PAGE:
I apologize for the gap between my last email and this one, but I was working hard on finishing up my book, The Optimistic Food Addict: Recovering from Binge Eating Disorder. It is now with my publisher being edited. We are planning for an August 2016 release date, but I will let you all know well in advance.
In many ways it was an exhausting book to write, but I am really proud of it. I dug deep to uncover not only my struggle but also my recovery. Hopefully, my words will help someone out there.
As I was finishing up the final chapters, I wondered when I should stop writing. Clearly, the process of binge eating recovery, at least for me, is going to take the rest of my life, so I could literally write about that recovery until the day I die. At some point, though, I had to make a decision on where to stop, and yet I kept writing. Eventually, I shouted to myself, “Enough is enough!” Of course, that got me thinking about another chapter and another and….
In any case, I turned it in that afternoon, but this concept of enough lingered in the back of my mind. I kind of took it up in writing the book and even on this block. I mean, growing up I never had enough of anything–food, money, time, support, clothes, books. One thing I did not explain in the book, though, was how hard I have struggled to convince myself that I do have enough. There is enough. I am enough.
Living your life believing that you are always lacking in everything is overwhelming. To think that there isn’t enough food or water or clothing or love means that you live in a constant state of miserliness. I could never give anything away for fear that I would not have enough. As a binge eater, for example, if I thought there wasn’t enough lasagna for everyone, then I would hoard it. If I thought that I would never have chocolate cake again, then I would sit down and eat every last bite of the cake I did have in that moment. This concept is easy enough for most people to understand, but what is harder to grasp is how this belief makes you see yourself.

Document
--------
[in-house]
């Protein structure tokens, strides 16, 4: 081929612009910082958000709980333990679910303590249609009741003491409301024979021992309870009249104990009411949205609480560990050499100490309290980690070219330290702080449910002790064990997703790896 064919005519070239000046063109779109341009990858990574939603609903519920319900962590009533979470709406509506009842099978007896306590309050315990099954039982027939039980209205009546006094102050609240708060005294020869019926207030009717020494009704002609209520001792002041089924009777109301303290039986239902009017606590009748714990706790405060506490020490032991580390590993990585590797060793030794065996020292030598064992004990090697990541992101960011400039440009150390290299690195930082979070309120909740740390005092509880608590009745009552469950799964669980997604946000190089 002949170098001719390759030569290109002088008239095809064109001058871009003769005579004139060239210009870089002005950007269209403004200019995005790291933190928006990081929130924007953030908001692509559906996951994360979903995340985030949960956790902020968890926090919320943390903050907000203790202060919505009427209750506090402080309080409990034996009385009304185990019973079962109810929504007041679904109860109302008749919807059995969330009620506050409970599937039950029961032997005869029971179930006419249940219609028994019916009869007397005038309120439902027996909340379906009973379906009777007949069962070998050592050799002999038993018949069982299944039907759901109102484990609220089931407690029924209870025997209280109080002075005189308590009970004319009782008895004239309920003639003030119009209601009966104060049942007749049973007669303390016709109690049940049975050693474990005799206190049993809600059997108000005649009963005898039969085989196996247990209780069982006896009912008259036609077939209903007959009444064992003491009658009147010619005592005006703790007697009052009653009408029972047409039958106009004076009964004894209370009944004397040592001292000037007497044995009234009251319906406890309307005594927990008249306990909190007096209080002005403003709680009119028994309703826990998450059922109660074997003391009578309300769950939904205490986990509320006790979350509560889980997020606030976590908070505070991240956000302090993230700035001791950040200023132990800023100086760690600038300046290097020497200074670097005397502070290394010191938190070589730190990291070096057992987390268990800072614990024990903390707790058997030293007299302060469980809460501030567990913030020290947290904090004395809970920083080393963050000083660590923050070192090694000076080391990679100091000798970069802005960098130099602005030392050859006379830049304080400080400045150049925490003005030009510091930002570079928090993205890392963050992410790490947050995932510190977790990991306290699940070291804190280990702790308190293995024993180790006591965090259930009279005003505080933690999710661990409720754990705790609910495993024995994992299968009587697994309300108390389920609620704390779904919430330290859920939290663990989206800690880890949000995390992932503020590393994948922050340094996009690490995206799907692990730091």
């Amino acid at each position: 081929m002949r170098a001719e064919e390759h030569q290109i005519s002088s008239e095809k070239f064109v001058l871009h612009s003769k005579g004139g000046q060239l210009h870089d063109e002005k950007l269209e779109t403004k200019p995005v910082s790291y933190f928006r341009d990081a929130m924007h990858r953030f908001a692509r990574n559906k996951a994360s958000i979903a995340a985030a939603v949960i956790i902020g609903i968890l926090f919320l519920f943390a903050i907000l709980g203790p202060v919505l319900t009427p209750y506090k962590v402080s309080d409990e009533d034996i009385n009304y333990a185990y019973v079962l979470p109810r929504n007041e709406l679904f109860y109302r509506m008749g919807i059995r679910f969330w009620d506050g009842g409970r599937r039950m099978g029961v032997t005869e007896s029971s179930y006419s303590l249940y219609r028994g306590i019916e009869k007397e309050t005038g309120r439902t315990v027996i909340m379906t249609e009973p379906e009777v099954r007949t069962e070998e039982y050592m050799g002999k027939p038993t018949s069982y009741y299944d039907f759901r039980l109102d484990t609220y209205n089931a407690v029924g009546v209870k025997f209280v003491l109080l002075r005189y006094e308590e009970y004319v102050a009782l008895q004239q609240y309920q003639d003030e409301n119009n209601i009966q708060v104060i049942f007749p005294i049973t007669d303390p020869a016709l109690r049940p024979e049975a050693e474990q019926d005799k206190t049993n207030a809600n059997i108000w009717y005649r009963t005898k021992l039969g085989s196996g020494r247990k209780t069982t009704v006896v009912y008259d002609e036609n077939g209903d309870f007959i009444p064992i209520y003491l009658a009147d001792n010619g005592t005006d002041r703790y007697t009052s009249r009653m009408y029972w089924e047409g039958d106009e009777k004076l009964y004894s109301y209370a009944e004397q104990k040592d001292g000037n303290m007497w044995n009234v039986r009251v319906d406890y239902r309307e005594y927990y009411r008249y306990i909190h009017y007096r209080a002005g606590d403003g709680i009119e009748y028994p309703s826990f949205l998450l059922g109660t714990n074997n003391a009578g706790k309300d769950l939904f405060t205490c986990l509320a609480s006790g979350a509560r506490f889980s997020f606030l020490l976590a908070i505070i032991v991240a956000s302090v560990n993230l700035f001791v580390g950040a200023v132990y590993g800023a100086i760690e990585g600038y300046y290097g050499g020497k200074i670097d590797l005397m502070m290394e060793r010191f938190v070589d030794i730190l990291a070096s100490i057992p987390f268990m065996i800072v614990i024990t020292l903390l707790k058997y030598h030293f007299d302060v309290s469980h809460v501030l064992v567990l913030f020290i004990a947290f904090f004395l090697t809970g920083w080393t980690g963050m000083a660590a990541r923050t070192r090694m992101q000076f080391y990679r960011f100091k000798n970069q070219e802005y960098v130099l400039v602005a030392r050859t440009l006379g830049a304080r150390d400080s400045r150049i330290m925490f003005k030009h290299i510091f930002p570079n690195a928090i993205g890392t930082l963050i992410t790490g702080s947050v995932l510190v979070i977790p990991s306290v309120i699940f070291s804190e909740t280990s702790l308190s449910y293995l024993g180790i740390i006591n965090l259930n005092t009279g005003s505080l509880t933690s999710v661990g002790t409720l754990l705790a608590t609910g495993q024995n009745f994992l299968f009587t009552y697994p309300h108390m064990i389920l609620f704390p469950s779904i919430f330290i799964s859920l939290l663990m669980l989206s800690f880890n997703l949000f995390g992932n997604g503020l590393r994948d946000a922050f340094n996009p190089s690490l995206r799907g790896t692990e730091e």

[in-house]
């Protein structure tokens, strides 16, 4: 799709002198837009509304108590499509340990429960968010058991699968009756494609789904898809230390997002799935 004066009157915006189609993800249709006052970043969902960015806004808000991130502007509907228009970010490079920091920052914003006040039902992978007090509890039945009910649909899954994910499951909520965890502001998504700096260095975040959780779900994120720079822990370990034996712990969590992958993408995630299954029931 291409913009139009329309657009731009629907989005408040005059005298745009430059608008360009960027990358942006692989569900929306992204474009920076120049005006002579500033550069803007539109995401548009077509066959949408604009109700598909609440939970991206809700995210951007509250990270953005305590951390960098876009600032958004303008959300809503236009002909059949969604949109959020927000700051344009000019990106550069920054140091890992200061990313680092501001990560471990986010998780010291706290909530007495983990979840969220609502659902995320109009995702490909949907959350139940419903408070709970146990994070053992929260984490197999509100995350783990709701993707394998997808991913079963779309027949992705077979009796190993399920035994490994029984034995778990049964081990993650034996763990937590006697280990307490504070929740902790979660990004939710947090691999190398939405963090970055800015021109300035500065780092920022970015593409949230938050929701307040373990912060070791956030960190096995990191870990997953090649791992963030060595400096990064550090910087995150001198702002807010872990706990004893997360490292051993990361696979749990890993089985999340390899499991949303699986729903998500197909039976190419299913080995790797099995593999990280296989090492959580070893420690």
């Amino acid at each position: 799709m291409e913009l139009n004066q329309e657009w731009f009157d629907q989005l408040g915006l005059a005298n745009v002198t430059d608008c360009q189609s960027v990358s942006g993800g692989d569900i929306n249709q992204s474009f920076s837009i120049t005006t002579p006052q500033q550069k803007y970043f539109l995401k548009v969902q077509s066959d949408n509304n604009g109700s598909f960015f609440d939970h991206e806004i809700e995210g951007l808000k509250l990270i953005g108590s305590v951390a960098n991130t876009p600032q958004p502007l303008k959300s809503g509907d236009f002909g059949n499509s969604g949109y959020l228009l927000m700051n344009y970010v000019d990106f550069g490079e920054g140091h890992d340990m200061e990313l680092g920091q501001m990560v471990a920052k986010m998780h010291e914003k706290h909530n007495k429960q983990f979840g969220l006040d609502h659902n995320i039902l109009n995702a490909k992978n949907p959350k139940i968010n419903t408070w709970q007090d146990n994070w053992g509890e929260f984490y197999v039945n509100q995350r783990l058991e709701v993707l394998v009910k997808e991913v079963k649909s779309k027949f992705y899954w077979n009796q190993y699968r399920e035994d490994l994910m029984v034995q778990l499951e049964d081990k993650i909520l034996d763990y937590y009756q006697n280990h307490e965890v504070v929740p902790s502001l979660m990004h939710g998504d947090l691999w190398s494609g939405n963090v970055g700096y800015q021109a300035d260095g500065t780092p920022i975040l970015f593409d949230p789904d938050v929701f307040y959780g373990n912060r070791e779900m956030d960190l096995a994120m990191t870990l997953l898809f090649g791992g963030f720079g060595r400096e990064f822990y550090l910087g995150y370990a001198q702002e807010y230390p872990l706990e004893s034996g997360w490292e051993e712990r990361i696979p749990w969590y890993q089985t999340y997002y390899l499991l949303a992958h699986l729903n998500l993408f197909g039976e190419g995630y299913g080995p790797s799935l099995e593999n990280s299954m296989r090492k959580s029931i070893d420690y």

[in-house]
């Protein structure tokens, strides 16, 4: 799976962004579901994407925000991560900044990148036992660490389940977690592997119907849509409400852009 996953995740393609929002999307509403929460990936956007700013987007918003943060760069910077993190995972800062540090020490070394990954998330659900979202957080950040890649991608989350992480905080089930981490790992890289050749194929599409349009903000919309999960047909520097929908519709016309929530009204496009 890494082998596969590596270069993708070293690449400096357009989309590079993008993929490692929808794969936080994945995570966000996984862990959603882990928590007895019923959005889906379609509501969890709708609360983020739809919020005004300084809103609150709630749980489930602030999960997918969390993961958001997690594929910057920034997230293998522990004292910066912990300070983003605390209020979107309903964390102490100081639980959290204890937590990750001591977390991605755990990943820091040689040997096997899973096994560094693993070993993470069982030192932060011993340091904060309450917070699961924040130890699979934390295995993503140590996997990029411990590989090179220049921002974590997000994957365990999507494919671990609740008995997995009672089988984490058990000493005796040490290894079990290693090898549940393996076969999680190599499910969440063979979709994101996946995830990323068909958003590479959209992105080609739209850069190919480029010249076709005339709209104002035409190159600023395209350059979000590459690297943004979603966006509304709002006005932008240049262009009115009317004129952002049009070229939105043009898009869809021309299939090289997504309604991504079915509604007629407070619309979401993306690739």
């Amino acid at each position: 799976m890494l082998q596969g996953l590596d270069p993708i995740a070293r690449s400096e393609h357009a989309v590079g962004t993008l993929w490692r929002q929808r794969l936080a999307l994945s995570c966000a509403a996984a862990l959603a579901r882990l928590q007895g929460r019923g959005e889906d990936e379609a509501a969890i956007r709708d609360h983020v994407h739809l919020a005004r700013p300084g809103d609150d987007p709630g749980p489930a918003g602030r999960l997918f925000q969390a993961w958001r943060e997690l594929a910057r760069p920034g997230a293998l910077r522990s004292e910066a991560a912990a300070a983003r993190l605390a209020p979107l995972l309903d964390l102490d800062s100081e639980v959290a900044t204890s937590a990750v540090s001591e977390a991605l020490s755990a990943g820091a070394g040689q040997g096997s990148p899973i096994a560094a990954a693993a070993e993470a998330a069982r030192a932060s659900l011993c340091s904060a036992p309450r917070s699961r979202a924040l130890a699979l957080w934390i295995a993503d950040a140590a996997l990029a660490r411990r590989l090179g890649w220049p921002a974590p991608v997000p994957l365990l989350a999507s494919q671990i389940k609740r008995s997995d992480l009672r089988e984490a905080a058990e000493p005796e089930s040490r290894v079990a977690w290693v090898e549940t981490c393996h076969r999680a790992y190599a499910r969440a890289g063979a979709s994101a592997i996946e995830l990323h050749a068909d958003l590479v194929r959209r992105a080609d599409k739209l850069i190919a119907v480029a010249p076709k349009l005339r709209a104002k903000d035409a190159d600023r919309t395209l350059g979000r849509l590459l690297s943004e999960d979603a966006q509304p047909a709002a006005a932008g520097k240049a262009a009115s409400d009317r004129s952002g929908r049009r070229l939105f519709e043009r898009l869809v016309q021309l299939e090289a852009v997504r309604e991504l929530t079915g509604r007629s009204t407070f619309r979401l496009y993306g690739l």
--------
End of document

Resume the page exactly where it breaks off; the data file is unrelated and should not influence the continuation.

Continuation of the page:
If you believe, as I did, that you are never enough, then you will always settle for less. Less salary at work. Less kindness from friends. Less loyalty from lovers. You expect less and accept less because you are less.
This mindset is incredibly detrimental because it makes those of us think that we deserve whatever hardship we face, including self-punishment, like binge eating. We deserve to eat until we are painfully full. We deserve to starve ourselves because we ate a treat after dinner last night. We deserve every last slight because we are not enough.
Conversely, when someone comes along to try to convince us that we are enough and that we deserve better treatment, we despise them because we think they are lying or are trying to fool us in some way. To make matters worse, we feel as though we are not entitled to our share because that means we are taking away from people who actually deserve it. We know the truth. We know we are less than whole. Less than good. Less than deserving.
It took me years to understand this other side of the Never Enough mindset, and it took me even longer to begin changing my heart about how I saw myself and the world.
I chose and still choose to believe that there is enough in the world. I can pass on an extra serving of my favorite side dish because there is enough. Someday, if I want that dish again, I can have some more. It will not be gone forever.
This change in belief changed my recovery in a myriad of ways. I could eat more mindfully. I could enjoy my meal without speeding on to left overs for fear that they would disappear. I can listen to my friends tell me about their lives and can actually help them now, since I am no longer drowning in the voice of my ED telling me that I should eat another pastry because I will never have these delicious pastries again.
Life is too short to waste it on lack. The only thing missing in my life is the ability to sustain the belief that there is enough. There always was enough. I am enough. (And so are YOU.)
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